Already dubbed the Notting Hill of the southwest, Bruton has another reason to seduce its glittery clientele. Number One Bruton is the latest chic boutique hotel to have opened its doors, with a helping of Michelin-starred culinary wizardry on the side. Lucy Cleland checks in.
Number One Bruton Review
You don’t often head to the deep, dark countryside for a spot of name-dropping; you get enough of that in London, but Bruton in Somerset lives by different rules. For this handsome Georgian town has gained a kind-of-metropolitan-elite-reputation ever since Hauser & Wirth opened its rural outpost in 2014, and Catherine Butler and Ahmed Sidki launched their buzzy all-day eatery At The Chapel with bedrooms, bakery, terrace and a clubroom in a converted chapel on the main drag – where, unless you book in advance – you certainly can’t get a table on a Saturday night for love nor money.
Then there’s The Newt, an enterprise of epic proportion that encompasses hotel, gardens, farm, cyder press, bakery, gelateria, buffalo herd (whose milk is used in the ice cream), restaurant, cafés and a just-opened garden museum and is fashioned after the food and garden philosophy of its owners, the South African billionaires Koos Bekker and his wife Karen Roos who own Babylonstoren in the Cape Winelands.
But, for now, we’re talking about Bruton’s latest destination and the reason for the aforementioned name-dropping. Number One Bruton is local girl Claudia Waddam’s four-year labour of love to convert an old hardware store once belonging to a Mr Windmill, into a chic boutique B&B, with glittering restaurant, Osip, run by a Michelin-starred chef, as its main attraction. ‘Bill made that,’ says the friendly woman behind reception pointing to a rainbow leather armchair in the corner. ‘Bill Amberg.’ Well, of course. And is that a Candace Bahouth mirror over there? ‘Yes, we’re good friends.’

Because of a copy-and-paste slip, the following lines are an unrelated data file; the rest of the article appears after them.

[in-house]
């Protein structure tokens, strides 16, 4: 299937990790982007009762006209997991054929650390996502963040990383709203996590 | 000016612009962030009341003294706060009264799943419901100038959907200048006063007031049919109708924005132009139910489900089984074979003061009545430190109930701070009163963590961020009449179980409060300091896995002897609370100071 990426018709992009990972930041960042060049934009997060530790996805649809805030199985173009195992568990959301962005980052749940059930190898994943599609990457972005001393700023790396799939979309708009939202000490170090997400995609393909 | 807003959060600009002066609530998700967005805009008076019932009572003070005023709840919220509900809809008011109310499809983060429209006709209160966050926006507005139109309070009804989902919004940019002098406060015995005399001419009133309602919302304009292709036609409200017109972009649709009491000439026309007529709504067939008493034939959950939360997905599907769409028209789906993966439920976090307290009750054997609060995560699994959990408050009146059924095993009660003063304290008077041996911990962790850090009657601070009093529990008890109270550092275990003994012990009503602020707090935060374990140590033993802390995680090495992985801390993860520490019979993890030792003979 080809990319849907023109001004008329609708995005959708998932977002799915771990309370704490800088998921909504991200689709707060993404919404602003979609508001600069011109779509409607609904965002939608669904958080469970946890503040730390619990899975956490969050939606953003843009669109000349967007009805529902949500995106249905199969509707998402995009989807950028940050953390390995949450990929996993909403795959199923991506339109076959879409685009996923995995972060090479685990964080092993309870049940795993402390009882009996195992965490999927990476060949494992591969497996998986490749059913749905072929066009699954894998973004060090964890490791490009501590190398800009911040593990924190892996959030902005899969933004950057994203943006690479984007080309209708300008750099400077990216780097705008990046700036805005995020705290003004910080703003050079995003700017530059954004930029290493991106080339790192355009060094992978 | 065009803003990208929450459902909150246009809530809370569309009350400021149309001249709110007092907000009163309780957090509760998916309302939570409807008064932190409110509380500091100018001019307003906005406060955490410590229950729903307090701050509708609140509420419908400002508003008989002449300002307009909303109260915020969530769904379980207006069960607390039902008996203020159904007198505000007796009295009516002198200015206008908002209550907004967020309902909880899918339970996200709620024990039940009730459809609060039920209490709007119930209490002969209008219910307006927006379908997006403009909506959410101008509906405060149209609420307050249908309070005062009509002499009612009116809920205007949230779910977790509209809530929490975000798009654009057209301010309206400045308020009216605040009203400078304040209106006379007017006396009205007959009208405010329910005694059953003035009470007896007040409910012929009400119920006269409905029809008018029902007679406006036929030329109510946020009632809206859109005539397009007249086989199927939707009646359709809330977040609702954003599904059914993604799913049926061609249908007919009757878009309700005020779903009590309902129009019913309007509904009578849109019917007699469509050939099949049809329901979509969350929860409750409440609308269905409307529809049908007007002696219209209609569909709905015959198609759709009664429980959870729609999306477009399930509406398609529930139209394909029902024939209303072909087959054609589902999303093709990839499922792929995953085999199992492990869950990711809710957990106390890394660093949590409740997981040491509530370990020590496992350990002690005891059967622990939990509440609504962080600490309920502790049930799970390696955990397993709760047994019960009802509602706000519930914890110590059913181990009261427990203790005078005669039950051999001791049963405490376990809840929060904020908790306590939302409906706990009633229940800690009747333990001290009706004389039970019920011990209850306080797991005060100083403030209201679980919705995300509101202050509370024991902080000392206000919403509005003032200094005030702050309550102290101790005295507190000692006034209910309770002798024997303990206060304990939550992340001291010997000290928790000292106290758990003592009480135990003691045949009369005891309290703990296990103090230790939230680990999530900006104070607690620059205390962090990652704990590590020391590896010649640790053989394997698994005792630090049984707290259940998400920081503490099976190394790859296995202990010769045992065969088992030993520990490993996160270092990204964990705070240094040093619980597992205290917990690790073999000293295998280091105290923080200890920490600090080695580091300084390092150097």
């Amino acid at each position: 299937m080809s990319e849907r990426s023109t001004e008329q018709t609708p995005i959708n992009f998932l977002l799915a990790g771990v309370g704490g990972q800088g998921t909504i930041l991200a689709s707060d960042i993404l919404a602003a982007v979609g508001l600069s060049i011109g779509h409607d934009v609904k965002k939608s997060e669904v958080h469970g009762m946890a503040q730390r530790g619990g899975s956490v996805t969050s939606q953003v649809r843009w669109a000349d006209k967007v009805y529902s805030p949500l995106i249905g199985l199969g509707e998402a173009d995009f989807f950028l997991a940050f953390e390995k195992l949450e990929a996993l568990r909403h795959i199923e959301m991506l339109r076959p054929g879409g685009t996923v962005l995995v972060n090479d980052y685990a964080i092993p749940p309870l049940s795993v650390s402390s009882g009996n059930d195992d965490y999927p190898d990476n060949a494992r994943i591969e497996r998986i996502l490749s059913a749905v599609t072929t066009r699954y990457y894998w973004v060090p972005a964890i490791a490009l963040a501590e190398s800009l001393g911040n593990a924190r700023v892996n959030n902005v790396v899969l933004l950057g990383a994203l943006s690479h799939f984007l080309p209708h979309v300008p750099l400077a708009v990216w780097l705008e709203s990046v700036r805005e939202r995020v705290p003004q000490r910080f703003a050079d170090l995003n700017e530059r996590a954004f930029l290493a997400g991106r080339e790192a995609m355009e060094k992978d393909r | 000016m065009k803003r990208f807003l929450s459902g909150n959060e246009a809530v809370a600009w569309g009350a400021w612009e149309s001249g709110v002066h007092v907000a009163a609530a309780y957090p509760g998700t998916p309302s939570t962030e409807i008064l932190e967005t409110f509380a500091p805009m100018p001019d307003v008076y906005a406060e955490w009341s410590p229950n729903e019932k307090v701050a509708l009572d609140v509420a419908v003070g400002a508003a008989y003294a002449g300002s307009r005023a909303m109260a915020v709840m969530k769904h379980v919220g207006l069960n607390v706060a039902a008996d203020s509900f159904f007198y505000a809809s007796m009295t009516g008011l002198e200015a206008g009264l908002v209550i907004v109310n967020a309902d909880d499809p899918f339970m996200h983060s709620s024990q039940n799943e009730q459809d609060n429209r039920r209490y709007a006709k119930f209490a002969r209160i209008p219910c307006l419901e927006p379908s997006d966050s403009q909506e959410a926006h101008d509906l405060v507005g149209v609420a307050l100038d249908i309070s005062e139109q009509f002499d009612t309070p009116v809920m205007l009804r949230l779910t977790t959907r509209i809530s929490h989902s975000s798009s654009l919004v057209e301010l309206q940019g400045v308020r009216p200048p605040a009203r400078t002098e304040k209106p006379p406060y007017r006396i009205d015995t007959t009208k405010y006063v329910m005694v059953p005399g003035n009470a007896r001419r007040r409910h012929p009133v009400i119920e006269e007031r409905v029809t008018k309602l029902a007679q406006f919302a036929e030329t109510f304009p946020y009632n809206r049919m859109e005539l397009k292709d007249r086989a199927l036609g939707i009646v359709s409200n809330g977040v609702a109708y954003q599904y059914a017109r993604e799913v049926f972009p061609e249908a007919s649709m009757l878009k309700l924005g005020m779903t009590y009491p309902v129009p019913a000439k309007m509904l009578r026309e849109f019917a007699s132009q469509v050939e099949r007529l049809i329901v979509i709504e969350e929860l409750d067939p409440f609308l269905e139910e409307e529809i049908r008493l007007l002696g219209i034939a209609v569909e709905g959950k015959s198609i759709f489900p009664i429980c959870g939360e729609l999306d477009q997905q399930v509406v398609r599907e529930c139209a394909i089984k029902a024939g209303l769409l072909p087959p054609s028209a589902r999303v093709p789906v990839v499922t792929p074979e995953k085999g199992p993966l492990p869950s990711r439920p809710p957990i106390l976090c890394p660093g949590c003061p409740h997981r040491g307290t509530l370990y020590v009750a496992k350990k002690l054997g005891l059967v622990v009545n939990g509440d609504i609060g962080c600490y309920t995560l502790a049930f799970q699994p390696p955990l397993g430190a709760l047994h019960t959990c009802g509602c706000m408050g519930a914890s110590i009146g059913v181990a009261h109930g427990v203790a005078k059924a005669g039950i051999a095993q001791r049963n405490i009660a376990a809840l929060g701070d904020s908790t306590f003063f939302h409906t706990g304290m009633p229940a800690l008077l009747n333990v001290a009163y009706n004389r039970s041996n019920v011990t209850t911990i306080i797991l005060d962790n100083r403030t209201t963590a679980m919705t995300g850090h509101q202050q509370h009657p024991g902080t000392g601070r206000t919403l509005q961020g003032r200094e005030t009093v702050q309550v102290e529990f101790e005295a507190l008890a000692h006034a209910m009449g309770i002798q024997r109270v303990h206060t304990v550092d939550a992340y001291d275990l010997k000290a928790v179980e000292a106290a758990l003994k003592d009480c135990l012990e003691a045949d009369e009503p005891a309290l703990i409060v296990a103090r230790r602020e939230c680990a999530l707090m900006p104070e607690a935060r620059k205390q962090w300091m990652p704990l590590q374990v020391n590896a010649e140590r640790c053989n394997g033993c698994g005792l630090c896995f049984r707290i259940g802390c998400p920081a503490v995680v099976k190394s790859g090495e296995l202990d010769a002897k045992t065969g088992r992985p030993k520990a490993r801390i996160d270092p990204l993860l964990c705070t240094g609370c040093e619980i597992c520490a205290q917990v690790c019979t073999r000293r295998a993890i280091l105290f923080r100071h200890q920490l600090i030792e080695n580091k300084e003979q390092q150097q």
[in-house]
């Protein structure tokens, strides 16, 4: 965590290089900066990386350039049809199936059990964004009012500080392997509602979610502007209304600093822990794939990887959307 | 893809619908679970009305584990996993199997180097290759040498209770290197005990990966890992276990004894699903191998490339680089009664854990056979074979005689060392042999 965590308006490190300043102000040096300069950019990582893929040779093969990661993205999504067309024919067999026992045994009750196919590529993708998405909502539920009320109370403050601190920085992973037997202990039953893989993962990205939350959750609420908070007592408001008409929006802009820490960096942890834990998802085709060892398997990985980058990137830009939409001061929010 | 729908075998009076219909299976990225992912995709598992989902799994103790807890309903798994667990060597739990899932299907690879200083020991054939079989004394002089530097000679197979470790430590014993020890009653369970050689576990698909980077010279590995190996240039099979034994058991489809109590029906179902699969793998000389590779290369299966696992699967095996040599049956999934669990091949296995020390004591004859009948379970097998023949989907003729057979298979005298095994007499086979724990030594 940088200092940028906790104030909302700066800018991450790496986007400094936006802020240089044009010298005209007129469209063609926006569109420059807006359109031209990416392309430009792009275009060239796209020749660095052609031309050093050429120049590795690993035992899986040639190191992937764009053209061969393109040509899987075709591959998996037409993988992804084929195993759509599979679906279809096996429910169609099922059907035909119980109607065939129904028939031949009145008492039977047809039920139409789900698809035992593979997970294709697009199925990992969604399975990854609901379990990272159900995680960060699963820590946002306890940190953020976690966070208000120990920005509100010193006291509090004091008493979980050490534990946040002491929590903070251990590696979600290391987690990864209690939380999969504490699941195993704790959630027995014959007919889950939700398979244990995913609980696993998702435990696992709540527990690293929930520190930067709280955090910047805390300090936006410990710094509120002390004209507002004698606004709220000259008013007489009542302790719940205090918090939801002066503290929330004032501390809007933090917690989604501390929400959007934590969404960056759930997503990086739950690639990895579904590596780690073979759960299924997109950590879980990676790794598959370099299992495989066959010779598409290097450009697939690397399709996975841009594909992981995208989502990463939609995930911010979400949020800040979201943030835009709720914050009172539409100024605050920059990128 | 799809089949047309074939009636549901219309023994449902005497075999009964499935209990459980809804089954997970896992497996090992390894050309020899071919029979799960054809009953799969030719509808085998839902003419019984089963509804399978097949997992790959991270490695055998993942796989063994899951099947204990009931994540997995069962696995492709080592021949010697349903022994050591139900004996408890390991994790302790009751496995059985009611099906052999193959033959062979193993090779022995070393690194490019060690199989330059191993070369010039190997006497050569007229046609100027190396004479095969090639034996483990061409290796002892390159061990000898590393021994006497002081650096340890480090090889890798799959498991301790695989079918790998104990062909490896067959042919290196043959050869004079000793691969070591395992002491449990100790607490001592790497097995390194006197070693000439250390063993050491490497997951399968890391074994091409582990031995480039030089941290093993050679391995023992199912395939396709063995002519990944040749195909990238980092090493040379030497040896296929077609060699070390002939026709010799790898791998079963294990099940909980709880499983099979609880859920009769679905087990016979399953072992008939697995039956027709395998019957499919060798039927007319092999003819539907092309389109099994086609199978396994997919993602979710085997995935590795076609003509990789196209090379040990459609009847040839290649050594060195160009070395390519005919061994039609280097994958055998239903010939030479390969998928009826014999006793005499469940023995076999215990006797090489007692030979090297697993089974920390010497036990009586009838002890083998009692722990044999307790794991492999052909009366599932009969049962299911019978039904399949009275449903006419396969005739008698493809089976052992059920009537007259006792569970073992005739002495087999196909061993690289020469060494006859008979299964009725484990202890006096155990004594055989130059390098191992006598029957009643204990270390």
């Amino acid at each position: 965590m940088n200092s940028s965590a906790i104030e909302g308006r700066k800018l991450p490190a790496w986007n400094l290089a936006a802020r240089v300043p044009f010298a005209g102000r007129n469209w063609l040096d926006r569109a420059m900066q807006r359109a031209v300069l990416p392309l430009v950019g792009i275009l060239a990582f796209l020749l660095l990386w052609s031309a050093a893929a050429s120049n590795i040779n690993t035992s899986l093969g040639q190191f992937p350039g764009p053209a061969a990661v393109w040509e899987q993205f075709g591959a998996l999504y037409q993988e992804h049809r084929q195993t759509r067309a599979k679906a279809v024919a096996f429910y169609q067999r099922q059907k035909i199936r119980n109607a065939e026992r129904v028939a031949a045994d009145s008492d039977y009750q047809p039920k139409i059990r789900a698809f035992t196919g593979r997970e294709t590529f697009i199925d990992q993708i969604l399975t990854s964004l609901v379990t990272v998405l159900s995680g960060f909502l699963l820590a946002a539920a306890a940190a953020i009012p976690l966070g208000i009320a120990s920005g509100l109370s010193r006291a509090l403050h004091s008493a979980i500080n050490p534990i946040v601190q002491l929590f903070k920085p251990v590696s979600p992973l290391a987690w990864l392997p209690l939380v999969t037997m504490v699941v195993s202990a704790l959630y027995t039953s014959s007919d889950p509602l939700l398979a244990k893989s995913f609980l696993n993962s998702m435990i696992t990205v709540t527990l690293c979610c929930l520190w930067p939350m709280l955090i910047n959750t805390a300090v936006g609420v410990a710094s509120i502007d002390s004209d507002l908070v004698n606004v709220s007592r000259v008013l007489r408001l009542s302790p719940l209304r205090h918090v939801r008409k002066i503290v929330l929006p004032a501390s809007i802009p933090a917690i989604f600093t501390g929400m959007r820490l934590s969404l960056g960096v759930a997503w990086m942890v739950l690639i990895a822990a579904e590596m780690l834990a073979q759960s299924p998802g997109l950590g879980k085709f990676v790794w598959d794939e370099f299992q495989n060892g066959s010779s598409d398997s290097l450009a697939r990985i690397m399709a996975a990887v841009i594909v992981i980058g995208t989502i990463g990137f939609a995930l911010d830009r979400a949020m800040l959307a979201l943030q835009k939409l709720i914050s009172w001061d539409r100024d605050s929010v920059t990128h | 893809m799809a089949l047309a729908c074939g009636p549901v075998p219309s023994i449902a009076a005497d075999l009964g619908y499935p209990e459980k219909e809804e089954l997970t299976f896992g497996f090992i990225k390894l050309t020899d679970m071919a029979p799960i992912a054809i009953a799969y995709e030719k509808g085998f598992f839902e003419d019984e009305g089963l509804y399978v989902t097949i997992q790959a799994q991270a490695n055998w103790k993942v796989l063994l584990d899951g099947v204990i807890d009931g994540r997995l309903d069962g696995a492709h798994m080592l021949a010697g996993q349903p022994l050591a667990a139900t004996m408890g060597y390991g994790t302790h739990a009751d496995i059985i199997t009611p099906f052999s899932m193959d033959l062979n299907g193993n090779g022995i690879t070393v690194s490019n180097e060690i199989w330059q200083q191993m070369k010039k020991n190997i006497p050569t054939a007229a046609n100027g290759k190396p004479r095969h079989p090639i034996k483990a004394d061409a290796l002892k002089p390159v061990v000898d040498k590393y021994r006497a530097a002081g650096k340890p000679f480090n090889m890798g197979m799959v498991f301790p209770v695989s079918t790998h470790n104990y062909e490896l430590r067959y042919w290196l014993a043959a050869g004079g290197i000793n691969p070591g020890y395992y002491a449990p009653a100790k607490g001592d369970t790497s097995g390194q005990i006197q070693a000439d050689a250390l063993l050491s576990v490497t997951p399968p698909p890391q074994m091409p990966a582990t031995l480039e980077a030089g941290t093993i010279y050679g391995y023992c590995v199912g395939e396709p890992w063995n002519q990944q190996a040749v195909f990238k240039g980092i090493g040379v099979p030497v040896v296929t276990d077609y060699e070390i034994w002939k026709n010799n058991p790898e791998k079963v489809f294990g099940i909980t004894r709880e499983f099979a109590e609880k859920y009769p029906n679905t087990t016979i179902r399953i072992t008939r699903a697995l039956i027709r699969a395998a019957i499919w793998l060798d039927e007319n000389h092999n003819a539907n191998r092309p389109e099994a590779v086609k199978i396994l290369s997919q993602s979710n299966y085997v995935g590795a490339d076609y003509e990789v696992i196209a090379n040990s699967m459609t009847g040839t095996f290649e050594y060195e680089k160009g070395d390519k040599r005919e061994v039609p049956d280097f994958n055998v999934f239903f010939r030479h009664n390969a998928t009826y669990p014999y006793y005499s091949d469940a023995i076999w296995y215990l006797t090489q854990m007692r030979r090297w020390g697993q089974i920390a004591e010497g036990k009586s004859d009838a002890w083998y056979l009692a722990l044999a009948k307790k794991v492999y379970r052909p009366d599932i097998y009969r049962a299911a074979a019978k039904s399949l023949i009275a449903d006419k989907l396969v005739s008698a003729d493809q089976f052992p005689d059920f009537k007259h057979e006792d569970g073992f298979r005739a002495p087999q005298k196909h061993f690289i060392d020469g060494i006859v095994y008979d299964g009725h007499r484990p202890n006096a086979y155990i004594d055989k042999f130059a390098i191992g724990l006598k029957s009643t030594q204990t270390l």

Local, albeit glitzy local, combined with Claudia’s glamorous connections (her mother, Brigid Keenan, was a Sunday Times fashion editor), is the order of the day here. In fact, you wouldn’t be surprised to see Somerset denizens Mariella Frostrup, Sam Taylor Wood or Kevin McCloud sitting drinking sloe gin cocktails in Osip which is presided over by the young, talented Merlin Labron-Johnson, with a concept based on the now ubiquitous farm-to-table concept sourced only from local organic and biodynamic farmers. You’d expect nothing less.
Another local and friend of the family, Don McCullin’s black and white photographs hang in the sitting room (for a more extensive selection, head to Hauser & Wirth where a solo exhibition of McCullin’s work, The Stillness of Life, is on until 4 May 2020, along with glossy prints of Jerry Hall by Terence Donovan or society pictures by Daffyd Jones.
Our room – one of the three two-floor ‘cottages’ that run down the side of the tiny outdoor courtyard (there are five ‘townhouse’ bedrooms inside the main building and another four being constructed from an old forge) has pale bare brickwork, Yves Saint Laurent prints on the wall and a wood-burning fire (though, as of yet, unused). It is pretty and calming with lovely colours (powder blue occasional chairs), textures (sheepskin throws) and touches such as the mix your own organic face mask and a block of local cheddar and quince jelly to snack on. Dog bed and bowls are provided.
As we hadn’t booked Osip and At The Chapel was full, we took our chances at the local pub, The Sun Inn, and were delighted to find a Persian kitchen tucked around the back serving huge portions of deliciously authentic fragrant lamb and chickpea curry and smoky aubergine dip with pitta. ‘Where are you staying?’ some locals asked (not your metropolitan liberal elite types). ‘At Number One,’ we replied. ‘Ha, you know it’s £15 for a glass of wine there, don’t you?’ That’s the great thing about discovering new places; there’s always something old to discover that’s just as appealing.
BOOK IT: Doubles from £130. numberonebruton.com